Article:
What is claimed is:
1. A process for the continuous production of polyesters, which comprises esterifying a dicarboxylic compound by mixing said compound with an alkene glycol,
distributing said mixture in the form of a liquid film over an area while heating said area to maintain a temperature at the interface of said area no more than 10 below the thermal threshold of the liquid to heat the liquid film to such temperature by conduction and convection,
collecting the reacted product and separating. it into two streams of differing volume,
recirculating the greater stream back to mix it with the starting mixture, and
transferring the rest of the reacted product to effect polymerization thereof.
2. Process as claimed in claim 1, wherein the thermal gradient relative to the thermal threshold of the liquid is limited to a value not greater than 6 C.
3. Process as claimed in claim 1 wherein the quantity of recycled reacted product is at least five times the quantity of the reacted product removed and transferred for polymerization.
4. Process as claimed in claim 1 which comprises at least the three successive phases of (a) formation of the product of esterification or transesterification of the dicarboxylic compound (acid or diester) with the ethylene glycol, and partial formation of precondensates, (b) completion of the formation of the said product and continuation of the precondensation, and (c) completion of the said precondensate, in each of which phases the contribution of heat furnished from the outside to the reaction mass is achieved by thermal exchange between the said area and the said liquid film.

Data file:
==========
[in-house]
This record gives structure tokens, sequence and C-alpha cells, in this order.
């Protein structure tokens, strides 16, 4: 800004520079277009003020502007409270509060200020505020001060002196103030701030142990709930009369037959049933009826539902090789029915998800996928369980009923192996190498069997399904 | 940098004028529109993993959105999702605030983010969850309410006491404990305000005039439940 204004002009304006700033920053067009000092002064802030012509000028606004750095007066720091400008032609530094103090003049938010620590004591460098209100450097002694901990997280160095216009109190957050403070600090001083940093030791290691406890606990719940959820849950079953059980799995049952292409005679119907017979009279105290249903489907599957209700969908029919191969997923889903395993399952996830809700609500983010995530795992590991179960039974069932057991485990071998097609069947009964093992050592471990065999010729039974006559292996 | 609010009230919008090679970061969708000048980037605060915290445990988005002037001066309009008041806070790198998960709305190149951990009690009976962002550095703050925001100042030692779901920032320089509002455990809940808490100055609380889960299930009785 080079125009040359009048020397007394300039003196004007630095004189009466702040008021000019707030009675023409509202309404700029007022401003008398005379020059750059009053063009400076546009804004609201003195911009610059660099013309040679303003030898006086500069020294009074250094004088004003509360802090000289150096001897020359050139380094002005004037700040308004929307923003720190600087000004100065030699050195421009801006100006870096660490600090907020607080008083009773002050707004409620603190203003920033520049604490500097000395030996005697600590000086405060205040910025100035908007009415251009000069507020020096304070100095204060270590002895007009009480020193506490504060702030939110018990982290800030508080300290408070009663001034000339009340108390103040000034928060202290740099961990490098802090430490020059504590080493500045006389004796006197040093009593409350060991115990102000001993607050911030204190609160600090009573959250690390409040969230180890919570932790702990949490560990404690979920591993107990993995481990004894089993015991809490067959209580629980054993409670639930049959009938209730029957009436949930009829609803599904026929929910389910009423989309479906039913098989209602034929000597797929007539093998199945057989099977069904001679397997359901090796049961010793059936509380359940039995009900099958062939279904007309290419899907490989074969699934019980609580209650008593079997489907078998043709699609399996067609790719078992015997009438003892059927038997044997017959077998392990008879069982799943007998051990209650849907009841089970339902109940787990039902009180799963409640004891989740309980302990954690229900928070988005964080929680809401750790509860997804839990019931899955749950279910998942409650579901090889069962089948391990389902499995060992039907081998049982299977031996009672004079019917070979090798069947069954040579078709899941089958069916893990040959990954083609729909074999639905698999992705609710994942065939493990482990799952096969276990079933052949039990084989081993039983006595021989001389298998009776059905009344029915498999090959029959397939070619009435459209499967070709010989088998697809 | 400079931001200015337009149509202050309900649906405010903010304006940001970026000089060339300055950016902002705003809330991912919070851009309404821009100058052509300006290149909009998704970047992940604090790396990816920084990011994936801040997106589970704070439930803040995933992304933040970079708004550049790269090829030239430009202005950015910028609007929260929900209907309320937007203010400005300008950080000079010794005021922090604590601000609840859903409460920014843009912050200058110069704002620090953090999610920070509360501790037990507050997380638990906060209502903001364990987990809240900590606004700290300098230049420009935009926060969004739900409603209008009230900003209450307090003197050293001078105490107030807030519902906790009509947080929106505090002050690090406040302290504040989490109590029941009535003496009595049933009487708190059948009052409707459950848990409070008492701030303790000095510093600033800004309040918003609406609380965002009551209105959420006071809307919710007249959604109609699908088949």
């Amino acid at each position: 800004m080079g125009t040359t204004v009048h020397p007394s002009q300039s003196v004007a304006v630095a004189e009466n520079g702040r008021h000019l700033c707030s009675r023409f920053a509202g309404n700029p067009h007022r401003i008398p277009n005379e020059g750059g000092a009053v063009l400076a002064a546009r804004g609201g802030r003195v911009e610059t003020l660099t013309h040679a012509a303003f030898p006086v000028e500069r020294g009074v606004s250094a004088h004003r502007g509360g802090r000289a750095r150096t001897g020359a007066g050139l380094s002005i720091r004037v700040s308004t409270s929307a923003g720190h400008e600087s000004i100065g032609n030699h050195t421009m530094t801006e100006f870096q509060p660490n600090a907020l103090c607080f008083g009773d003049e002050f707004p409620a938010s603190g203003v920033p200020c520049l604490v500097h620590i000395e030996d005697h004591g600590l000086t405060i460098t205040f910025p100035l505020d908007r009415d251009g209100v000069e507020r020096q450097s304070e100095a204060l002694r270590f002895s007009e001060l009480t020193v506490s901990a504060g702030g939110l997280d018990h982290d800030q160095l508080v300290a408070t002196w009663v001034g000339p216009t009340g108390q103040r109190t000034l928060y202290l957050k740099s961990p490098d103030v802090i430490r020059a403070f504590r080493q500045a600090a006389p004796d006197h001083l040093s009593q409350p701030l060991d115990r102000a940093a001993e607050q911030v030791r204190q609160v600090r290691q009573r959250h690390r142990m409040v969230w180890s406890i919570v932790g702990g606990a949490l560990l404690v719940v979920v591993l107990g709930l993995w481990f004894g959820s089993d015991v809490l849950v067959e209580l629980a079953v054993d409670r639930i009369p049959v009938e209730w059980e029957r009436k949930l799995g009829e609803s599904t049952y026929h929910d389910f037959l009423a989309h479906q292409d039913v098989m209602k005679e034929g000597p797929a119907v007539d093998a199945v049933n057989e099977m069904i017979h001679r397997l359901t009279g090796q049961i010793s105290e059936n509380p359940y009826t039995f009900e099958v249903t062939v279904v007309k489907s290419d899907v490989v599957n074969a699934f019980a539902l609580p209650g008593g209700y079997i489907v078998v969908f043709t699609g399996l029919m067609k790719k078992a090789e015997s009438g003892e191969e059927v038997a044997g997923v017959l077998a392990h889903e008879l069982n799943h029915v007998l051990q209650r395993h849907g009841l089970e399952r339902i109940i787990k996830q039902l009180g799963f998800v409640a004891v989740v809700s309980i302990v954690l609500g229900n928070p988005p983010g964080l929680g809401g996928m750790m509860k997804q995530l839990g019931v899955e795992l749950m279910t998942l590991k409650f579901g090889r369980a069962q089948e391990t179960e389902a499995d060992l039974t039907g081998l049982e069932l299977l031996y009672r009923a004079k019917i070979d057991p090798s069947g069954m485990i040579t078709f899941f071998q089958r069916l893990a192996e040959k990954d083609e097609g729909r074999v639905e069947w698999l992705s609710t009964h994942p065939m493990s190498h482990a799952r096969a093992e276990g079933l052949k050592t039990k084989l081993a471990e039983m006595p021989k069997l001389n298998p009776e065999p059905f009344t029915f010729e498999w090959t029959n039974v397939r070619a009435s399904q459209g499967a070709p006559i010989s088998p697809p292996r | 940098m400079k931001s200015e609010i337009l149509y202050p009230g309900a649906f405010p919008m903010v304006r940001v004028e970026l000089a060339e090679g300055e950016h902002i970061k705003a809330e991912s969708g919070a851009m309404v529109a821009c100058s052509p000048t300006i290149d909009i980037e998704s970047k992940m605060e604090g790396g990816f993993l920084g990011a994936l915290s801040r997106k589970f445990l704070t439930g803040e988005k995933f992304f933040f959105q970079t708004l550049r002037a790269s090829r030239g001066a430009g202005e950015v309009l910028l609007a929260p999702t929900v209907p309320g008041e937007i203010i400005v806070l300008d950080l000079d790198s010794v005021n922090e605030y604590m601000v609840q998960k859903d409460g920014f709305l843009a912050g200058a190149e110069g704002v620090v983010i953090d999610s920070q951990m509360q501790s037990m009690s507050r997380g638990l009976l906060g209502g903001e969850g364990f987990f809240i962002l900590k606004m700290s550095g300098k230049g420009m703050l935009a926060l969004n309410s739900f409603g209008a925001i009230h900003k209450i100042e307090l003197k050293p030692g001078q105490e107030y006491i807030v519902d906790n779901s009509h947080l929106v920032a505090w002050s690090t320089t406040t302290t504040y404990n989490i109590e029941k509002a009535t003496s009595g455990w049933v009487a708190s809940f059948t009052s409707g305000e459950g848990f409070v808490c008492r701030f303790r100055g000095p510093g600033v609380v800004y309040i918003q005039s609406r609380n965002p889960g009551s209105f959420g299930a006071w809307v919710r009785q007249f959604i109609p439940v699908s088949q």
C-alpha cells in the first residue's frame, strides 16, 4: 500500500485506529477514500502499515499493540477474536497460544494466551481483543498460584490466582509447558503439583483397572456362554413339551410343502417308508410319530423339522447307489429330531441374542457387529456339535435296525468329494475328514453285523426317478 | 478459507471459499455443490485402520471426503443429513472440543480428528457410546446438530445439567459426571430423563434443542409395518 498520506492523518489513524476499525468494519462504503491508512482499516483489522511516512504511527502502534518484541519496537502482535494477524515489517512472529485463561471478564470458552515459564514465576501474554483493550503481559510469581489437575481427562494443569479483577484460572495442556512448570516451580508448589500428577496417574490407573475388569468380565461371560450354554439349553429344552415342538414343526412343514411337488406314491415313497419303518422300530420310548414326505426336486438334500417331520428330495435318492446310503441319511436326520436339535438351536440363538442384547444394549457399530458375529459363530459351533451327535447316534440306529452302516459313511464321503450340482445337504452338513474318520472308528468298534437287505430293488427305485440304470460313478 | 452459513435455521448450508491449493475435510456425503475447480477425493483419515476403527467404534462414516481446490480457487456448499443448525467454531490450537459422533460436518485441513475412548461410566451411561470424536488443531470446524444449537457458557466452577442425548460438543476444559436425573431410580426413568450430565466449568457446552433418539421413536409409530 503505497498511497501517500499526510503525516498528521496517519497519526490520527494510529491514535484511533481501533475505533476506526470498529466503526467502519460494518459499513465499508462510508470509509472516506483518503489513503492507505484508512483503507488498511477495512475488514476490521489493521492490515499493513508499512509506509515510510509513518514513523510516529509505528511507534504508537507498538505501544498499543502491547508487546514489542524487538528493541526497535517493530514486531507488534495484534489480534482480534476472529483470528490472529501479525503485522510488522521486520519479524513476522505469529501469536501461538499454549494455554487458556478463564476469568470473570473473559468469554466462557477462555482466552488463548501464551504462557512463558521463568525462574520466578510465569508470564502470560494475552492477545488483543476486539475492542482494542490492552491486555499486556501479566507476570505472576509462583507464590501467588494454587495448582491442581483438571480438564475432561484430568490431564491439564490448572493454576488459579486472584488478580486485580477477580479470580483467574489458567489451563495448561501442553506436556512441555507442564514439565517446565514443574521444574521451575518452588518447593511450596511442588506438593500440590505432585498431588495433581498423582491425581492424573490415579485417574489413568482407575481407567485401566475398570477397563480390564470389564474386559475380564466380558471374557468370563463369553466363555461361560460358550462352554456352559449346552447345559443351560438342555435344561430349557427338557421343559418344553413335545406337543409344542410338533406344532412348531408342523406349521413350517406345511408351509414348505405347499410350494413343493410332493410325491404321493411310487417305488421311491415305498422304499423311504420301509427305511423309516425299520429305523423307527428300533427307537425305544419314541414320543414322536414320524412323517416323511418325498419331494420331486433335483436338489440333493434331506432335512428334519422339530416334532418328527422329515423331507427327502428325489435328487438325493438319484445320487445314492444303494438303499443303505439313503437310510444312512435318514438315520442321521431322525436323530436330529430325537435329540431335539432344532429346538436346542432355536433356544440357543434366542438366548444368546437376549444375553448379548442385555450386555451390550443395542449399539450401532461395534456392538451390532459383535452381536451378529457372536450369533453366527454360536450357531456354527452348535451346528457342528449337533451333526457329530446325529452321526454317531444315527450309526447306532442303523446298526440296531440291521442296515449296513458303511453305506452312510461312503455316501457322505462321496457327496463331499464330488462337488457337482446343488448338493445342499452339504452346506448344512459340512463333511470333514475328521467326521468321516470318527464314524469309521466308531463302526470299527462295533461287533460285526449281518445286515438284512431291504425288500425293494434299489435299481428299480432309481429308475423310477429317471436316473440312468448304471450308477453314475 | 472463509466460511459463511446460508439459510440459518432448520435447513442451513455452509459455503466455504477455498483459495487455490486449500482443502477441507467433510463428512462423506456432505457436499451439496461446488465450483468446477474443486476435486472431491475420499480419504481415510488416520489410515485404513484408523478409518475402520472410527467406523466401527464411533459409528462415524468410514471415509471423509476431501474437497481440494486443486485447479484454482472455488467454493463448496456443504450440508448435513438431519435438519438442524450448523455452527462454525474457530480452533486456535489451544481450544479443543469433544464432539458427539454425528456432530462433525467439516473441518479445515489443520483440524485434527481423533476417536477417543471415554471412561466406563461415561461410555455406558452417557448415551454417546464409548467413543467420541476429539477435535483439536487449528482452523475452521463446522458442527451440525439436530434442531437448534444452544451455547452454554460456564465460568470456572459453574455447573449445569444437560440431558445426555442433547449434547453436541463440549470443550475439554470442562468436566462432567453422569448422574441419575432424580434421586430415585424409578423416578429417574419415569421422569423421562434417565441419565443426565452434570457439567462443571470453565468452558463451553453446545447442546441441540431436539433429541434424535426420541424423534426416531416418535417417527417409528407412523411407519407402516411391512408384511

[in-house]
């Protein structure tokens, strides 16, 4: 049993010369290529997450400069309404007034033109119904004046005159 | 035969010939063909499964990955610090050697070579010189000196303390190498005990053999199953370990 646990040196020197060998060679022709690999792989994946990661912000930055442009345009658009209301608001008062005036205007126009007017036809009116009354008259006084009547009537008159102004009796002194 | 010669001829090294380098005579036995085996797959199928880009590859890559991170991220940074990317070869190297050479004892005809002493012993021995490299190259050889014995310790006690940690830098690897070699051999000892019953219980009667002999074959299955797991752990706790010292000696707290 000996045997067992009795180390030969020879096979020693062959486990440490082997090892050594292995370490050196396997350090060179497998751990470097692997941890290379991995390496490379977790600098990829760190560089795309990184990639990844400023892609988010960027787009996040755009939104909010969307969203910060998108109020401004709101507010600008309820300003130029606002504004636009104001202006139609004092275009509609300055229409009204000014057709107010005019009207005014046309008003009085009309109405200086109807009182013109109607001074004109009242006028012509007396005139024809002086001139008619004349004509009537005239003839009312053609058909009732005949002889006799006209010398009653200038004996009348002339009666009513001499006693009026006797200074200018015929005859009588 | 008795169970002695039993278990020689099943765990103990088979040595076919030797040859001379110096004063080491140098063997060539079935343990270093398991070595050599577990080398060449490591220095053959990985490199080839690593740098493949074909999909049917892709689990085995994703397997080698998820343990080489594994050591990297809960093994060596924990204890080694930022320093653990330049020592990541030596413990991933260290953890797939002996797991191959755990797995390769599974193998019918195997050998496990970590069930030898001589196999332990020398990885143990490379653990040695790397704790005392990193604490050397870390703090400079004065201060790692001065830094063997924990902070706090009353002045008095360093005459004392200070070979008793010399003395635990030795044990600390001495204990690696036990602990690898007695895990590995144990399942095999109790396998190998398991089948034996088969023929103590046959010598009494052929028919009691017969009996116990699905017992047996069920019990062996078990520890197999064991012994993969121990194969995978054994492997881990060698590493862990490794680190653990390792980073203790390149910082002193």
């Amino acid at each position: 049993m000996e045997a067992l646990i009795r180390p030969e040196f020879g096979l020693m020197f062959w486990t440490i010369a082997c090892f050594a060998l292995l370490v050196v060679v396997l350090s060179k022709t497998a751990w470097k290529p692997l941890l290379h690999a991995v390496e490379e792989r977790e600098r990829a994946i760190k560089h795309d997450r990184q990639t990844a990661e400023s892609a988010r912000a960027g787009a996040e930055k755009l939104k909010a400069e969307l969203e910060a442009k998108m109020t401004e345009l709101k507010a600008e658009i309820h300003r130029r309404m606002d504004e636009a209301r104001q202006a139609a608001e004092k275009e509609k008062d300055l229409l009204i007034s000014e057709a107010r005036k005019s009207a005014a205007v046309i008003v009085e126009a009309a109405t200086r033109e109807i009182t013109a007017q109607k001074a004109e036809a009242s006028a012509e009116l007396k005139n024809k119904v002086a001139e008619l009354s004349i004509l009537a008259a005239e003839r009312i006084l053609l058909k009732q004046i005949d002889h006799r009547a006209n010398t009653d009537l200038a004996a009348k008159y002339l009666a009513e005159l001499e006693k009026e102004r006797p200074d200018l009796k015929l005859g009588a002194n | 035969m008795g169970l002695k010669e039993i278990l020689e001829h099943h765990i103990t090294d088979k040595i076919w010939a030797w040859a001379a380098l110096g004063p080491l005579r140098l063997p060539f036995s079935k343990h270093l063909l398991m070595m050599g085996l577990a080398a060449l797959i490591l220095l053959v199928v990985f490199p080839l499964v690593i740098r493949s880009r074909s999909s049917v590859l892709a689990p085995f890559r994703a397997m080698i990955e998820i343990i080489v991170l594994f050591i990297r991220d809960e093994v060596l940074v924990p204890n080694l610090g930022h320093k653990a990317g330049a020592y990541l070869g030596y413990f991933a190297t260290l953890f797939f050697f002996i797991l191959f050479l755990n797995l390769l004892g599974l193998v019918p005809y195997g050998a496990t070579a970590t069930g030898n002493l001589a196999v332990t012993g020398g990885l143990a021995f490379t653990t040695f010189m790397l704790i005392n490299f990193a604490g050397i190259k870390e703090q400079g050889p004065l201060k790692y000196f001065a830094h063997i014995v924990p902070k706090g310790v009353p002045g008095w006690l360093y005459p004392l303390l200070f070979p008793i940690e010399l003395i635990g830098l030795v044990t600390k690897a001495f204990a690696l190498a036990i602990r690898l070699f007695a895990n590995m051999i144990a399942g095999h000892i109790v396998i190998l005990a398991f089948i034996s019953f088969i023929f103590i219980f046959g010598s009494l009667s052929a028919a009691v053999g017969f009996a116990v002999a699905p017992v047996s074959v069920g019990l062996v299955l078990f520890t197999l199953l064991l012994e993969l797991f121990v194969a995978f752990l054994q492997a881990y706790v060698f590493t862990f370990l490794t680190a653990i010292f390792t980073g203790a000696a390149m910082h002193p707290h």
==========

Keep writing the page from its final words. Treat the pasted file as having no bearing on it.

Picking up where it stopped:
5. Process as claimed in claim 4 wherein in phase (a) the ratio of the quantity of reacted product removed and the excess recirculated lies between and 6. Process as claimed in claim 4, wherein in phase (b), the ratio of the quantity of precondensate removed to the excess recirculated lies between & and
7. Process as claimed in claim 4, wherein in phase (c), the ratio of the quantity of precondensate removed to the excess recirculated lies between A and 8. Process as claimed in claim 4, in which the said phase (a) includes the esterification of a dicarboxylic acid with ethylene glycol, and the average temperatures of the liquid film in said phase (a) are between 245 C. and 294 C. and in phase (b) are between 250 C. and 285 C. and in phase (0) are between 270 C. and 290 C., and the surfaces with which the respective liquid films are in contact, are maintained by beating them from the outside, at a temperature not greater than 300 C. in phase (a), 290 C. in phase (b) and 296 C. in phase (c), respectlvely.
9. Process as claimed in claim 8, wherein the environments in which the said phases take place are maintained at internal pressures for phase (a) lying between 4 and 6 atm. and for phase (b) between 1 and 2 atm. and for phase (0) between 40 and 150 mm. of Hg residual respectively.
10. Process as claimed in claim 4, in which phase (a) includes the transesterification of a diester of a dicarboxylic acid with ethylene glycol, the average temperatures of the liquid film for phase (a) are contained between 180 C. and 275 C. and for phase (b) between 220 C. and 285 C. and for phase (0) between 270 C.